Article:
Know before you go
Parking informationIn Letcombe Regis, park at the Village Hall or cricket club on Bassett Road. Walk a few hundred metres past the cemetery; at Bland Farm (on right) turn left, walk east to the track between houses, cross pedestrian bridge to reserve entrance
30% surfaced paths; some moderate slopes unsurfaced; steps, kissing gates
When to visit
Opening timesOpen at all times
Best time to visitMarch to August
About the reserve
Community nature reserve
The Letcombe brook is a rare habitat - there are only two chalk streams in the whole of Oxfordshire and only 161 UK-wide. The clear waters are home to unusual and interesting wildlife including water vole and fish such as bullhead, brown trout and brook lamprey.
The Berks, Bucks & Oxon Wildlife Trust works with volunteers living nearby to care for this precious habitat, where kingfishers hunt across the water flashing blue as their sharp call pierces the stillness of the valley. Streamside, heron and little egret can be seen prowling the shallows for a tasty fish morsel.
At dusk, Daubenton’s bats swoop low across the lake gorging on insects at the water’s surface. Numerous springs create flushes along the streams and these habitats support an interesting range of insects, particularly rare and specialist flies.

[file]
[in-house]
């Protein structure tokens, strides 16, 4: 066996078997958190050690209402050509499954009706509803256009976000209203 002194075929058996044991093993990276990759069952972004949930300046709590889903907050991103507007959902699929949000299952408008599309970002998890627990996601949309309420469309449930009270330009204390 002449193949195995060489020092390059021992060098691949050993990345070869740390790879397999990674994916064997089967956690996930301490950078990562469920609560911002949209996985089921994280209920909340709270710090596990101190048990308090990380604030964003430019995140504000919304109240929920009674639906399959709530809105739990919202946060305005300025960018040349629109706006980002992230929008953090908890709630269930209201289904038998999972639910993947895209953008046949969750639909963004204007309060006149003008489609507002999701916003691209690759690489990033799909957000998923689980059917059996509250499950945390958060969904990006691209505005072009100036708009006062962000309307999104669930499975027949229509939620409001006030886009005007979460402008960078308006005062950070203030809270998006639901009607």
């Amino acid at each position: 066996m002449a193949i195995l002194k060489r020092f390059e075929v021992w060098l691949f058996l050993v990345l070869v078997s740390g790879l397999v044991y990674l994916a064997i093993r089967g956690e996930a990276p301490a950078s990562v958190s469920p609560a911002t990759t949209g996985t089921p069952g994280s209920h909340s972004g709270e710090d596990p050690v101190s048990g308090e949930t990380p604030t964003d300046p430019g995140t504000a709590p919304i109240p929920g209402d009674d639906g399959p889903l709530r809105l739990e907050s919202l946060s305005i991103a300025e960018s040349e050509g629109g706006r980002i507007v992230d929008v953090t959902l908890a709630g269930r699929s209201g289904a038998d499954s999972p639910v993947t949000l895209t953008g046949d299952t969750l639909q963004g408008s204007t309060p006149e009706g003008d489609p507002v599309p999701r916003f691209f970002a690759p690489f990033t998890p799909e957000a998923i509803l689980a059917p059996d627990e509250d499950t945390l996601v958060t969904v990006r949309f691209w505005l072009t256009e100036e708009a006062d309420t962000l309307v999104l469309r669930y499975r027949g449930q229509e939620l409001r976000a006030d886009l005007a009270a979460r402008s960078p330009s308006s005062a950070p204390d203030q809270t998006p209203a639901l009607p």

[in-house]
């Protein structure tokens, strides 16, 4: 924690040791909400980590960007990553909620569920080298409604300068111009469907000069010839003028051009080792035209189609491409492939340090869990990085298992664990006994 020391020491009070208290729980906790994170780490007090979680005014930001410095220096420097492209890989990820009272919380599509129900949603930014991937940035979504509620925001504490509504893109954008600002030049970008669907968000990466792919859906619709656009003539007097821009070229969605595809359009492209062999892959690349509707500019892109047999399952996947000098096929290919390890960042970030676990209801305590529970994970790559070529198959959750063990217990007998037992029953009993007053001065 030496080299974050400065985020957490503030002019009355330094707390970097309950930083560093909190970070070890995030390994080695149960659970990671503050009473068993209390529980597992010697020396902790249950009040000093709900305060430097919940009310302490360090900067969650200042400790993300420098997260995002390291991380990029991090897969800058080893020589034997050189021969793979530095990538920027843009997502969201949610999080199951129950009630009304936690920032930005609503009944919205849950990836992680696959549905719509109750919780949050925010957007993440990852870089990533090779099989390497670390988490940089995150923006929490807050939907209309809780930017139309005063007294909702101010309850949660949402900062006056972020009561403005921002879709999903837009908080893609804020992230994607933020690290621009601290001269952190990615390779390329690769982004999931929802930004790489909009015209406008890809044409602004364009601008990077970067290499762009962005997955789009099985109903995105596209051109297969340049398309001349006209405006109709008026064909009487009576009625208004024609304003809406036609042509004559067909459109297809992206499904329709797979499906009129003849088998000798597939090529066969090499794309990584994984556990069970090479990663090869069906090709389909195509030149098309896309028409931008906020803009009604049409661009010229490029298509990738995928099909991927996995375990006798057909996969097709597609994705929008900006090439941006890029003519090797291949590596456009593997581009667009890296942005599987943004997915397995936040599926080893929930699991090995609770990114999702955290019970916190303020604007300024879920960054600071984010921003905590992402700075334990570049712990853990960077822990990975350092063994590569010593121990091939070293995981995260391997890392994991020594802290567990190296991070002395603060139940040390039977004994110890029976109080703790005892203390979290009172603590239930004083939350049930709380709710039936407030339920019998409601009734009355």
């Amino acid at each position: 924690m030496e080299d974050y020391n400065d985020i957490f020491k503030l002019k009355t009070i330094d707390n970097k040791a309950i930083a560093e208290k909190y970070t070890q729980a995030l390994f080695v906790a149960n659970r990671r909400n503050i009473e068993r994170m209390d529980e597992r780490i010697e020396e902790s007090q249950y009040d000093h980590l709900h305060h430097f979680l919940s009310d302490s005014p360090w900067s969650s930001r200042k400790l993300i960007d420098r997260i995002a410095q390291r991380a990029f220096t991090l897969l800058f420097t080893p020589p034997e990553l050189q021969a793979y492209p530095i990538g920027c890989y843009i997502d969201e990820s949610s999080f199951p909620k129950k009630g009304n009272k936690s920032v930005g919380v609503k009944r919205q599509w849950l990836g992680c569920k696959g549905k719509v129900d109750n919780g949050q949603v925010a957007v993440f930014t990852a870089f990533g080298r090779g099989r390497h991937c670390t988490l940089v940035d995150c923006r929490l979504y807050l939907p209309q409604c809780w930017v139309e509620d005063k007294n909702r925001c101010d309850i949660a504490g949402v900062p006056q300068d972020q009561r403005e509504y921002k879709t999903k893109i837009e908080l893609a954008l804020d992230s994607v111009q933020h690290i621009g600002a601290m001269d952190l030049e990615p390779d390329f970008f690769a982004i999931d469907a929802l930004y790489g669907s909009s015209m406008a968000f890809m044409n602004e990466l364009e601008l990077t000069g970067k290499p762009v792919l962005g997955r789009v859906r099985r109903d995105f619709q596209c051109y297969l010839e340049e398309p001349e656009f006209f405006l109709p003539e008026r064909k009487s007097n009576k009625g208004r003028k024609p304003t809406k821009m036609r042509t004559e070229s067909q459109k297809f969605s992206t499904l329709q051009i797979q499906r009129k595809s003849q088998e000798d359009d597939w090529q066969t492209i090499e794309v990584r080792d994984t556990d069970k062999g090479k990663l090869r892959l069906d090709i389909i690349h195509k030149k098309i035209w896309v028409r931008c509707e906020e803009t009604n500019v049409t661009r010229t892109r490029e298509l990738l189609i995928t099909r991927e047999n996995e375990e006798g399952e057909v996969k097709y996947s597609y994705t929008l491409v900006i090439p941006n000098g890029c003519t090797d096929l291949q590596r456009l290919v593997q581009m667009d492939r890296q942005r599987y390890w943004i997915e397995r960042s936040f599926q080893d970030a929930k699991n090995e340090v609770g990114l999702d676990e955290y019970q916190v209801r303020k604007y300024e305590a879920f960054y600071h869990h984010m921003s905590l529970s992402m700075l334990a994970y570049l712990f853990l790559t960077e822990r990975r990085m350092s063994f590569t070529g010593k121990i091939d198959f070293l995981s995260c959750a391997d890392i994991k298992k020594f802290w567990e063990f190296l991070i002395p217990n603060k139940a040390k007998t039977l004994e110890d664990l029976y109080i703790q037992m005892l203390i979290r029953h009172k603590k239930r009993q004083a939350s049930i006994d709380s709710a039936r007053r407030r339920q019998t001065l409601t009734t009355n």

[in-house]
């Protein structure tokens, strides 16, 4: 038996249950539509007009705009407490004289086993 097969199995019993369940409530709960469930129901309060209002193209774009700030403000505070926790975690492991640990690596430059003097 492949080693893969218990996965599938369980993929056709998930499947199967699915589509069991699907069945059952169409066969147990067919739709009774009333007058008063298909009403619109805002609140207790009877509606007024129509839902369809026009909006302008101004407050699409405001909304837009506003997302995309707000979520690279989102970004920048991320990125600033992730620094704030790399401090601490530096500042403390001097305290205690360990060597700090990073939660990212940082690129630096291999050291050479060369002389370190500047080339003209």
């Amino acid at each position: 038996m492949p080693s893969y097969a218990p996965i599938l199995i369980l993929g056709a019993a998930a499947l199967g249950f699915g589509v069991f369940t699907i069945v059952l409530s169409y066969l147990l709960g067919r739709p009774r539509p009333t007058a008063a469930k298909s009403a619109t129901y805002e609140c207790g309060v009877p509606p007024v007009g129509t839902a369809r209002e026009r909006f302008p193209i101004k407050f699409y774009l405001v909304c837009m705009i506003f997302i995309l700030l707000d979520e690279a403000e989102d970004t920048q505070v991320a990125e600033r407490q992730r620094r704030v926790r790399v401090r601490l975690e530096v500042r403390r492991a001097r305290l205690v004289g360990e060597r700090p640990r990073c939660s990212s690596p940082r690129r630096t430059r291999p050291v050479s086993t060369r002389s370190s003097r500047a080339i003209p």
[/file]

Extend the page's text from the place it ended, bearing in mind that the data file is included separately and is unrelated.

Variety of life
Small remnants of ancient woodland include old coppice stools around which wild flowers, such as bluebell, wood millet, common dog-violet, herb-Bennet, grow. Running along the eastern edge of the reserve is a steep bank with a flat top (the Old Bassett Road) where fragments of chalk grassland remain among the scrub. Large ant hills survive among common bird’s-foot trefoil, field scabious, twayblade, cowslips and meadow grasses. Barn owls hunt for small mammals in this area.
The Wildlife Trust recently carried out work on horse chestnut trees by the lake which were infected with Phytophthora, a destructive parasitic fungus that causes bleeding canker and kills the trees. Wood from the trees is being used on site to create habitat for insects, small mammals and amphibians. New trees will be planted at a community event.
Things to do
Follow the self-guided nature trail. We regularly run work parties at this reserve. Come to the regular events held here, such as bird and bat watching, moth trapping and wildlife discovery days.
Volunteer with us
Our volunteers help us in so many ways - by working on nature reserves, helping at visitor centres, leading walks, training others and much, much more. Without our volunteers we would not be able to carry out much of our work.
For more information about volunteering for BBOWT, please get in touch with email@example.com